Kylie Barnes quit smoking marijuana when she was pregnant with her first child and has not looked back. Photo: Adam Wratten / The Morning Bulletin
Kylie Barnes quit smoking marijuana when she was pregnant with her first child and has not looked back. Photo: Adam Wratten / The Morning Bulletin Adam Wratten

A Joint Effort to kick the habit is key to success for users

FOR every draw of a joint she took, she would be stealing a precious breath from her unborn baby.

With this thought, Kylie Barnes quit cannabis and never looked back.

Now a mother of five, the Rockhampton woman says she can't imagine where she would be if she had kept smoking weed.

"I started when I was 12 and then quit when I fell pregnant at 16," she said.

"The biggest change was money and just having more energy. I have no idea what I was thinking."

Kylie spoke to The Morning Bulletin early last week, following the launch of a new National Cannabis Prevention and Information Centre campaign.

The campaign, named Joint Effort, asks cannabis-users to grab a mate, team up and kick their weed habit together.

According to a report by the Australian Institute of Health and Welfare, cannabis was the most common illicit drug in the country from 2012-13.

One in three (35%) Australians aged 14 and over had used cannabis in their lifetime, while one in 10 (10%) had used it in the previous 12 months.

Rockhampton Alcohol and Other Drugs Service clinical nurse consultant Casey Doyle said these statistics were largely mirrored in Central Queensland.

Mr Doyle said it was impossible to stop drug use, so their focus was on reducing it.

LONG TERM EFFECTS

Regular use of cannabis may eventually cause:

Memory loss

Learning difficulties

Mood swings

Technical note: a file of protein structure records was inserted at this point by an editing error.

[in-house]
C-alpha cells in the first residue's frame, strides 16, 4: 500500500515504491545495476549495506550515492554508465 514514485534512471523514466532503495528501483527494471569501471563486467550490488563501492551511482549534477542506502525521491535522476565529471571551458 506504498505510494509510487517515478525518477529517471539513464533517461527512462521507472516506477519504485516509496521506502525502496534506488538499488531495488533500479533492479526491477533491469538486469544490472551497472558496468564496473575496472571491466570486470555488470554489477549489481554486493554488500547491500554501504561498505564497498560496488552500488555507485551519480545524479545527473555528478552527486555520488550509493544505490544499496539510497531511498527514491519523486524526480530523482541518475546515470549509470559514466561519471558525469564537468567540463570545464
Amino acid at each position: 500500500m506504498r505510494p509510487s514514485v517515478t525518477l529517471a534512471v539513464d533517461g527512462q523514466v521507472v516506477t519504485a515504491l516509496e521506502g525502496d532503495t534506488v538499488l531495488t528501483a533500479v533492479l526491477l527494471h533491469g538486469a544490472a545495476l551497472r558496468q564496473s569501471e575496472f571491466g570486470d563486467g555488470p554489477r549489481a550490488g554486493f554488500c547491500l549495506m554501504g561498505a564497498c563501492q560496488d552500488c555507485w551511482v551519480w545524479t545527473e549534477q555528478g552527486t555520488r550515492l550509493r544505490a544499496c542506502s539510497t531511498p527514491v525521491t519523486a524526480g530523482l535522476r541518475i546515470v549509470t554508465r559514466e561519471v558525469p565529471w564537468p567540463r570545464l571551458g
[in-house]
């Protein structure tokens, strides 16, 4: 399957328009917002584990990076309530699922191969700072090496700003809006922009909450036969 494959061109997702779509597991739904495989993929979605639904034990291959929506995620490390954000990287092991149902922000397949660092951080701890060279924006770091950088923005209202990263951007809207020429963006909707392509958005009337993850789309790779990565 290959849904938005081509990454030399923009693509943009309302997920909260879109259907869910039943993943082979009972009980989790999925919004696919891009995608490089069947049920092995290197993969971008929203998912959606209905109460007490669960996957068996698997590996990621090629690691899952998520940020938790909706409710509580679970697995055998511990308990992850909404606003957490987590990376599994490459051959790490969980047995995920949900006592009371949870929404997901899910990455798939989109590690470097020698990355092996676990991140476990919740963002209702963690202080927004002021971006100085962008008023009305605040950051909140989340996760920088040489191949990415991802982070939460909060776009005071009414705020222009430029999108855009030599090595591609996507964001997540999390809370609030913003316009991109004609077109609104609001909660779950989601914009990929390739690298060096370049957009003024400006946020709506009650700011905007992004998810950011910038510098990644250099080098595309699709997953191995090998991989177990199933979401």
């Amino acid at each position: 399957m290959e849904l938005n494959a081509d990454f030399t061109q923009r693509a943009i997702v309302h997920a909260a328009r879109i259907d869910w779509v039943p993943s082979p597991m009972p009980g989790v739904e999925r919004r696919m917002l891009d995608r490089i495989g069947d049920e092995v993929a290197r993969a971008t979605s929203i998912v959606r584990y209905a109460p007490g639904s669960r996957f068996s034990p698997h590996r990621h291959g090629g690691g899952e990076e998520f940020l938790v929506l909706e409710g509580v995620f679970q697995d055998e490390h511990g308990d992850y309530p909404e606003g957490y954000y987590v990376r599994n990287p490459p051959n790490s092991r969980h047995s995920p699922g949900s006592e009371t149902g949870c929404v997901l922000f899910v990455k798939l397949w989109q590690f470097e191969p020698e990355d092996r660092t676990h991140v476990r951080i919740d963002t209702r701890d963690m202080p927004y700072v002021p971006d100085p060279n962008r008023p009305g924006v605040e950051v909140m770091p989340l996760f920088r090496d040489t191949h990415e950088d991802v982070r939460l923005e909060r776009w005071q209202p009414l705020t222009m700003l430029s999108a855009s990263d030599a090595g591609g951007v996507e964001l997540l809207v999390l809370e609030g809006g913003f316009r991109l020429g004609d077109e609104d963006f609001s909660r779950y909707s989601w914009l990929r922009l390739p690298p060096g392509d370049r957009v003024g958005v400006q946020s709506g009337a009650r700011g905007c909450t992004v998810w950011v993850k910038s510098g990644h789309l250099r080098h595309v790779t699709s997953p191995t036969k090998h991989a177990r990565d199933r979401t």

Regular colds or flu

Reduced sex drive

Difficulty having children (low fertility in males and females)

Dependence on cannabis

Respiratory illness

Cancer (if smoked with tobacco)

Visit ncpic.org.au for more info

"This is a three-fold approach which involves reducing the supply, reducing the demand through educating our children so they can make informed decisions and harm reduction," he said.

Mr Doyle said often using cannabis and other illicit drugs was a social thing for young people.

"So all of sudden when they try to give up they either have to cut ties with their friends or be strong and assertive to continue to say no," he said.

While there are many coping mechanisms, Mr Doyle said quitting with a mate and finding other activities to do together was a great idea.

"It's very similar to starting a new exercise regime - it's a lot easier to do with a friend," he said.

Gumbi Gumbi Drug and Alcohol Awareness Centre counsellor Frank Waters said those with a support network in place had a much greater chance of successfully kicking their addiction.

He said while everyone is different, cannabis could have long-term effects on a person's mental and physical well-being.

"People have got to realise there is a risk, a big risk," Mr Waters said.

On top of that, Mr Waters and Mr Doyle both pointed out the devastating social consequences drug use can have - particularly on your relationships.

"Once it tips over into the area where you're relying on a drug to get through the day... there are all these knock-on effects," Mr Doyle said.

Mr Waters said cannabis was often thought of as an "entry level" drug leading to harder substances, but it was also a problem in itself.

"Cannabis is not something to laugh at."



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